July 28, 2014

Talking Shop: What is Conflict?

(This post originally appeared as a guest post at Literary Lagniappe.)

A story is nothing without conflict. There must be a some form of obstacle to overcome, big or small...there must be stakes, something for your reader to invest in. Without a conflict, complications, and resolution, a story can really fall flat.

How does your writing measure up? Are you giving your characters the dynamic plot and conflict they deserve? Or are you pulling your punches just when it counts the most?

Stories are divided into "parts": the Exposition (background), Rising Action (complications), Climax (sort of self-explanatory), the Falling Action (aftermath) and Denoument (resolution).  Your simplest diagram of a story looks like this:

Some stories may look like this:


Here, you see the rising action/conflict stage makes up more of the story than the falling action.  A story following these proportions may feel more realistic, as events don't usually fall out in nice, balanced, equal states. 

This breakdown would work well for a short story. For something longer, you're likely to have multiple complications, several points of conflict. A novel's diagram probably looks more like this:


What is conflict? It would seem obvious, but many writers seem to misunderstand it. Conflict needs to be something that puts some real stakes on the table. It requires characters to take action, and it should always be followed by meaningful consequences and/or results.

Let's look at some actual published examples of "magically disappearing" troubles:

1.      Problem: In Harry Potter and the Deathly Hallows, Ron and Hermione need to get into the Chamber of Secrets, which can only be opened by speaking parseltongue.

a.       Solution: Ron manages to "imitate" parseltongue (a language previously restricted to inheritors of the Slytherin bloodline).

2.      Problem: In Breaking Dawn, Bella and the Cullens are prepared for the worst when Bella transforms into a vampire. They expect Bella to have to endure a year of uncontrollable new vampire strength and bloodlust, meaning a year they will have to keep her away from humans (including her father).

a.       Solution: Bella is inexplicably different from every other vampire and has barely any trouble at all adjusting.. Life resumes as normal right away.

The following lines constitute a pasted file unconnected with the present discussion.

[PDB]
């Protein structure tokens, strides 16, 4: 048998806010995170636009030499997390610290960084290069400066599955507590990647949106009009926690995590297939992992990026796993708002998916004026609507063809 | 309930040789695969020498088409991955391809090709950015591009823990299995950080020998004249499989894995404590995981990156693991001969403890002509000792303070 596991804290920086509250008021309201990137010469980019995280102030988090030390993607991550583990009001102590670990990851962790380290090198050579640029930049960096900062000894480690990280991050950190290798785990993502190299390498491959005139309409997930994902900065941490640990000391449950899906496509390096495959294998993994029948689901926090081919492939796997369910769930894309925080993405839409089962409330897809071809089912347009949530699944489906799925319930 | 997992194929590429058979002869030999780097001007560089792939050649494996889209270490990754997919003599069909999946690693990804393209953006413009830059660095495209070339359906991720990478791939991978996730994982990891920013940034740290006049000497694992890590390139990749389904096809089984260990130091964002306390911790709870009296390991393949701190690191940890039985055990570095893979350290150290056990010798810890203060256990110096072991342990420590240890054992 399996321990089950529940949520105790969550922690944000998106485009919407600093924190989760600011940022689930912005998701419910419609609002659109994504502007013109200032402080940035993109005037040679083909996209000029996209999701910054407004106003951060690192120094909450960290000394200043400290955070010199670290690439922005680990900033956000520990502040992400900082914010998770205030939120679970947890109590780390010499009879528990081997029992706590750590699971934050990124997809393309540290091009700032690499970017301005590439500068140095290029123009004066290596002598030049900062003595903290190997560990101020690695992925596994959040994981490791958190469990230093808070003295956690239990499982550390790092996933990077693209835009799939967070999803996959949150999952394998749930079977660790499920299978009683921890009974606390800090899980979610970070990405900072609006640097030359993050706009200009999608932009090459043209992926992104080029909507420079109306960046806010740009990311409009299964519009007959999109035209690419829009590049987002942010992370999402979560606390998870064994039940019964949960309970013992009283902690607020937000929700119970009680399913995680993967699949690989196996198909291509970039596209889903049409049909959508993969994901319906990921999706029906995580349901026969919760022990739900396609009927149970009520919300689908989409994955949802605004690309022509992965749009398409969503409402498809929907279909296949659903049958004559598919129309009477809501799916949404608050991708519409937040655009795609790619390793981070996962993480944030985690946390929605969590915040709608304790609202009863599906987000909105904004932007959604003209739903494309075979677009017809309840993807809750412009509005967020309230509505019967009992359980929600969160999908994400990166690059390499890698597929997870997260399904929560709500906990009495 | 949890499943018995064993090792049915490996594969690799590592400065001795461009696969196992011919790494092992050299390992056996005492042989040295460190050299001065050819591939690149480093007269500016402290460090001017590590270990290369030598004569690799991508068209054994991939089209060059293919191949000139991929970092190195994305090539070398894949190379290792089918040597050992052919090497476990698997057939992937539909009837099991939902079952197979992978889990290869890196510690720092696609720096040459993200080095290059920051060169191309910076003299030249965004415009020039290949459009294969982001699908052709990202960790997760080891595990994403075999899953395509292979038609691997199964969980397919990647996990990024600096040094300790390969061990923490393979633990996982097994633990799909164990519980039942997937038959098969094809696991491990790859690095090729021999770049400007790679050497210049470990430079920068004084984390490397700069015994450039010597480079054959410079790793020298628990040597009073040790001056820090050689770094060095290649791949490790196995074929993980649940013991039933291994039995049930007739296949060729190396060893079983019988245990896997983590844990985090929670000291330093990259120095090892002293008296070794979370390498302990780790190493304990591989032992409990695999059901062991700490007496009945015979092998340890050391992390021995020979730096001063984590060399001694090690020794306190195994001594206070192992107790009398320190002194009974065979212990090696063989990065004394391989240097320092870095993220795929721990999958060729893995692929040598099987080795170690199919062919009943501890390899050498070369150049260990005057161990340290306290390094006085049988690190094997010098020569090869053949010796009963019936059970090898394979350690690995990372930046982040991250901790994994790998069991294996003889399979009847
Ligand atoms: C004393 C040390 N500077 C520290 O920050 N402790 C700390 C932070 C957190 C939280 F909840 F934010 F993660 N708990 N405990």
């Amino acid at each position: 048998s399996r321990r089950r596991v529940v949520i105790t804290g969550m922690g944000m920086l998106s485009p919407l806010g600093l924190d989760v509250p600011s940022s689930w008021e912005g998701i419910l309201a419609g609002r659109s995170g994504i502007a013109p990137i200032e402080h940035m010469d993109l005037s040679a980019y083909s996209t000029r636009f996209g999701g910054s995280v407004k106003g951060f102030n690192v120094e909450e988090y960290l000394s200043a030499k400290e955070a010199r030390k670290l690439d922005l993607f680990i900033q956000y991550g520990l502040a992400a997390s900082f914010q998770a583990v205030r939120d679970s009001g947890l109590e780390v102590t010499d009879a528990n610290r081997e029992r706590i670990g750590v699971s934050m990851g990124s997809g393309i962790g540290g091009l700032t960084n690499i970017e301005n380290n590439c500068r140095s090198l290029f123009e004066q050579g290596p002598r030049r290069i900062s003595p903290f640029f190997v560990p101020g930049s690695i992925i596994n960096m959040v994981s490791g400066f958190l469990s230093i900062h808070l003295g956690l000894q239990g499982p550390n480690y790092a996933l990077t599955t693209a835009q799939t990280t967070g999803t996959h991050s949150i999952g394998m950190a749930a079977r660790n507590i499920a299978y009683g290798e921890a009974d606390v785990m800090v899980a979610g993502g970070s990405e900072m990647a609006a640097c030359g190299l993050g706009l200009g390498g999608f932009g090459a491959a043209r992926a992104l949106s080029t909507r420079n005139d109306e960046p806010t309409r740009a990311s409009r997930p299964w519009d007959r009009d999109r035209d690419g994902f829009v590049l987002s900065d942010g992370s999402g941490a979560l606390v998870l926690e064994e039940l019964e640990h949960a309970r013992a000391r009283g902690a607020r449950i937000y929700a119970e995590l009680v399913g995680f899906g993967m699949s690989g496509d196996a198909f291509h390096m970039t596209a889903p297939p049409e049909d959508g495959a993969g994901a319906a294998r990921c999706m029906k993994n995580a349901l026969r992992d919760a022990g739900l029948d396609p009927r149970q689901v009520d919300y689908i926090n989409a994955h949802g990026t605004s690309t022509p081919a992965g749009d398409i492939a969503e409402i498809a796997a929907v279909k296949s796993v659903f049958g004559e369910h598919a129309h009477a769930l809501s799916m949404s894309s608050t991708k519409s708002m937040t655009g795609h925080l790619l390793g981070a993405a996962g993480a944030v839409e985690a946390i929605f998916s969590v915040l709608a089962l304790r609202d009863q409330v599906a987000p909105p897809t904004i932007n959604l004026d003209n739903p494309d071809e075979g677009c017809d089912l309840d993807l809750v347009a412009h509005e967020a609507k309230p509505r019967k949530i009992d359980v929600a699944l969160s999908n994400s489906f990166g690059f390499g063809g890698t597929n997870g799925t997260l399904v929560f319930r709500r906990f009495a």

3.      Problem: In several  romance titles across sub-genres, the love pair is prevented from fully realizing their feelings for one another thanks to stubborn refusal to explain simple things.

a.       Solution: Someone finally decides to explain something they had almost no reason to keep to themselves in the first place.

It should be noted in the last example, it is the problem which fails to hold stakes or consequences, rather than the solution failing to measure up to the stakes.  This is becoming a very common problem presented in erotic romance: the love pair's biggest obstacle is their own refusal to speak to one another.  The problem with this device is the solution is far too easy for problem to be so complicated.

While this is not always a poor conflict, it often becomes bigger and more difficult than realistically necessary. This can effectively be used for comedic effect; when it is used for serious conflict, the author must be careful, else it becomes frustrating and unrealistic. Consider how satisfying it is to make a journey with a character whose biggest obstacle is becoming flustered and spitting out something they ought to have said in the first place.

Unfortunately, new writers are adopting this 'easy' method of removing obstacles for their character's stories. We see many, many more cases of characters solving their problems (or having their problems solved for them) in easy, convenient means. Conflicts are forgiven, dismissed, ignored or written away without investment.

This is a literary device known as a deus ex machina: "God from the Machine". It refers to a convention in Greek plays where one of the gods would descend to the stage and solve all the complications with a wave of his or her hand. But it is a cheap—and lazy—means of solving problems.

Conflict must be proportionate to the payoff, and vice-versa. As a writer, I am familiar with the daunting task of trying to untie the Gordian knots I've thrown my own characters into. However, balancing real conflict and resolution is a downright necessity to good writing. I owe it to my characters, and to my readers. So when I create a conflict, I have to give it a real meaning and real consequences. Conflicts can be big or conflicts can be small, but they must be what they are, and nothing less.

My encouragement to authors is to dive into your conflicts. Avoid deus ex machina—the easy solution handed down by the fates, the heavens, or just plain dumb luck. Make your characters take action and do the work of handling conflicts. As intimidating or uncomfortable as it may be, you'll give them a better payoff. Then they enjoy the fruits of a "job well done".

And so can you.

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